• Bile duct obstruction in which bilirubin cannot be delivered to the small intestine in bile, often as a result of cirrhosis, gallstones, pancreatitis, or tumors.
  • A lack of digestive bacteria in newborns which prevents the breakdown of bilirubin (neonatal hyperbilirubinemia).
  • Genetic disorders that either indirectly impair liver function (like hereditary hemochromatosis or alpha-1 antitrypsin deficiency) or directly impair liver function (like Gilbert's syndrome).

Moreover, some drugs can induce hyperbilirubinemia by impairing liver function, often in tandem with underlying liver dysfunction or as a result of prolonged use or overuse. These include certain antibiotics (like amoxicillin and ciprofloxacin), anticonvulsives (like valproic acid), antifungals (like fluconazole), oral contraceptives, statin drugs, and over-the-counter Tylenol (acetaminophen).

Even certain herbs and herbal remedies are known to be highly toxic to the liver, including Chinese ginseng, comfrey, Jin Bu Huan, kava, kombucha tea, and sassafras.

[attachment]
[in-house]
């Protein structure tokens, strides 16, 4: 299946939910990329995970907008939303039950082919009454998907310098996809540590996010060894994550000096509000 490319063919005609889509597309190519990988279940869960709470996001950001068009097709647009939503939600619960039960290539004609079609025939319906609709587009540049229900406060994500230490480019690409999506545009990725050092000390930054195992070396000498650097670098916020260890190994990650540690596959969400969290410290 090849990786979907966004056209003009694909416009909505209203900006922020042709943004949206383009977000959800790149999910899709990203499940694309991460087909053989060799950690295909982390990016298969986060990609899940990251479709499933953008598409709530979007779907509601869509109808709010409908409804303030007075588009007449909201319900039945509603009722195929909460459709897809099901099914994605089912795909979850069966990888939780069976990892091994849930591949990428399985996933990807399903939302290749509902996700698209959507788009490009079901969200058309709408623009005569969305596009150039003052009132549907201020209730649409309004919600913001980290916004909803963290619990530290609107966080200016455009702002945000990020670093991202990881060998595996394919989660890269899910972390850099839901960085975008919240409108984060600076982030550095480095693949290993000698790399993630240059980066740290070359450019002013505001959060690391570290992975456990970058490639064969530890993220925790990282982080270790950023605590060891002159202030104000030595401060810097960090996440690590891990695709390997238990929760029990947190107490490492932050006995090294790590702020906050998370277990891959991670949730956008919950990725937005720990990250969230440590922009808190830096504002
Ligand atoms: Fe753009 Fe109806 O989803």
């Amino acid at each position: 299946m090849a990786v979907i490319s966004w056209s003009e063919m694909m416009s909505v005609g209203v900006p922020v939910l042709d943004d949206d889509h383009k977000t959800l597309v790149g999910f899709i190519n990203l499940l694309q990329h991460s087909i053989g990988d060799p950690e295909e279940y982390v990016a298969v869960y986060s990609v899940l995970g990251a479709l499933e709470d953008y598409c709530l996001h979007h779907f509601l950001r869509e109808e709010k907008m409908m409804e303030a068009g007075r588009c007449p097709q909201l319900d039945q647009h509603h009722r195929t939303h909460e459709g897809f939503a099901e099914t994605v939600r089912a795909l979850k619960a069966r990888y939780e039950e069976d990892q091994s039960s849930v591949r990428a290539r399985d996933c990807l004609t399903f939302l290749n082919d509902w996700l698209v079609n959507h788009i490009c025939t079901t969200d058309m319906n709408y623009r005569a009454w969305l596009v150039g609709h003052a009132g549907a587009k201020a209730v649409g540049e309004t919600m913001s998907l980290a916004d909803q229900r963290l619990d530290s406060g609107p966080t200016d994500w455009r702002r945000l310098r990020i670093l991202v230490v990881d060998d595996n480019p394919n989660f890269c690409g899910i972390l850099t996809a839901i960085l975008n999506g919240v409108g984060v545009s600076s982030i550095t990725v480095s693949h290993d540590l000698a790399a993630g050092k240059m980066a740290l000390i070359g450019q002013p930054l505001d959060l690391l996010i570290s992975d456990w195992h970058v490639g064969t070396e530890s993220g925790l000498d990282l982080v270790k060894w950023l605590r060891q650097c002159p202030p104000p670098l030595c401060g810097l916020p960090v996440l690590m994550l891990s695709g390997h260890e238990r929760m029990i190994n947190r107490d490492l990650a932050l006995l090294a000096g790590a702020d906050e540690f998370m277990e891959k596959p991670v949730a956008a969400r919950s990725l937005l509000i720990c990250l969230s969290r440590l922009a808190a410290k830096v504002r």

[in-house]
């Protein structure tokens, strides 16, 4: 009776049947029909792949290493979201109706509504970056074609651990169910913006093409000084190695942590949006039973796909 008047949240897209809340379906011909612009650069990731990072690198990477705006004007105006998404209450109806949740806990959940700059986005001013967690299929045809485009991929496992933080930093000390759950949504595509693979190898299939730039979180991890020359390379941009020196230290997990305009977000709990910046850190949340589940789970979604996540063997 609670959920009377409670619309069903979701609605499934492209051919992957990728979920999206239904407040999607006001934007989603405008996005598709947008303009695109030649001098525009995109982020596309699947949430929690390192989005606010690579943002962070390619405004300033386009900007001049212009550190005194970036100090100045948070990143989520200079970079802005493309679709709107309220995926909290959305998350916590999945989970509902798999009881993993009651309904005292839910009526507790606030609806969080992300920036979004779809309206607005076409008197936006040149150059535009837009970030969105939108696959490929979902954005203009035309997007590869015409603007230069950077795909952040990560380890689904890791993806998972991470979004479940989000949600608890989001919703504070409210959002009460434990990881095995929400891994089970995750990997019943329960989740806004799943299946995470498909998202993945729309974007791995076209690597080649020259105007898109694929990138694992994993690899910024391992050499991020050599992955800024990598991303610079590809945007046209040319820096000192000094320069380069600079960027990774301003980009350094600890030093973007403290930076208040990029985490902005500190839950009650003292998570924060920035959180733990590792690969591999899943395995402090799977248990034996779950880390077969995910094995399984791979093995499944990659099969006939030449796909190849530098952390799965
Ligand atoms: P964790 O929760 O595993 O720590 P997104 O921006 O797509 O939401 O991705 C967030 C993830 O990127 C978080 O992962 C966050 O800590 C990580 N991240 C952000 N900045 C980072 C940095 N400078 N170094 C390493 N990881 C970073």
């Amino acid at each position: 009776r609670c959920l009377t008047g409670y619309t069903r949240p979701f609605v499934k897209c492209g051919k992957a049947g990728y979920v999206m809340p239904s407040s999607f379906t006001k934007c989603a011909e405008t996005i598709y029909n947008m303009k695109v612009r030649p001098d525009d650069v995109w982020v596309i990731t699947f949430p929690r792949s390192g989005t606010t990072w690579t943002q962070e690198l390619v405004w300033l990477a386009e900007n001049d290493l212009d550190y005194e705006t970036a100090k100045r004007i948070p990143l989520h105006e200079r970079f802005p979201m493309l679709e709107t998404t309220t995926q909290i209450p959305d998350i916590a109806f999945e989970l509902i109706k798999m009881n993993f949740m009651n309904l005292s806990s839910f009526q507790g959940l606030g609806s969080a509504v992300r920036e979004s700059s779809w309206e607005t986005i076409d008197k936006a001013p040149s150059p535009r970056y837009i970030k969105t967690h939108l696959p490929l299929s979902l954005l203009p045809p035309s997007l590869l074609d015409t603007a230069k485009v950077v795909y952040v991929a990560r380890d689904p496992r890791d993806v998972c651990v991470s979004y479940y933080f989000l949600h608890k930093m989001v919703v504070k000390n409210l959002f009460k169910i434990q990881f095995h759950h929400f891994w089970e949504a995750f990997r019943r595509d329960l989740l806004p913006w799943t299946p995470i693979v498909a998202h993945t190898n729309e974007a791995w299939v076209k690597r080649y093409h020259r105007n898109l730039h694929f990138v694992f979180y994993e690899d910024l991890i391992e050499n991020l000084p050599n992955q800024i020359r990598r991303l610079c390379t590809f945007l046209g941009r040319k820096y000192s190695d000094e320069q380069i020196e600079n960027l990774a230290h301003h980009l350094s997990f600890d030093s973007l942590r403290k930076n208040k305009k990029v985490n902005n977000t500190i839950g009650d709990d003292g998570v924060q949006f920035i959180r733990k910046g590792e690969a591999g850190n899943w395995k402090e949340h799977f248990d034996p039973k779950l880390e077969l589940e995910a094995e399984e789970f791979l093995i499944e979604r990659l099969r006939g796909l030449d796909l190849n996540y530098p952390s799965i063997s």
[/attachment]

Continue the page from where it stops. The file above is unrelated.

Diagnosis

Hyperbilirubinemia can be diagnosed with a blood test. The test measures the level of total bilirubin (both unconjugated and unconjugated) and direct (conjugated) bilirubin in the blood. The indirect (unconjugated) bilirubin levels can be inferred from the total and direct bilirubin values. Although labs may use different reference ranges, generally accepted normal levels are described in the box below.

Bilirubin Normal Ranges

Generally, for older children and adults, the following ranges are considered normal:

  • Total bilirubin: 0.3 to 1 milligrams per deciliter (mg/dL)
  • Direct (conjugated) bilirubin: 0.1 to 0.3 mg/dL

In newborns, a normal value would be an indirect (unconjugated) bilirubin of below 8.7 mg/dL within the first 48 hours of birth.

Bilirubin is often included as part of a panel of tests which evaluate liver function and enzymes, including alanine transaminase (ALT), aspartate aminotransferase (AST), alkaline phosphatase (ALP), and gamma-glutamyl transpeptidase (GGT) bilirubin.

Additional tests may be ordered to pinpoint the underlying cause of the dysfunction, particularly in the presence of jaundice. A urinalysis may be ordered to evaluate the amount of bilirubin excreted in urine, offering doctors a clue as to the location of the problem.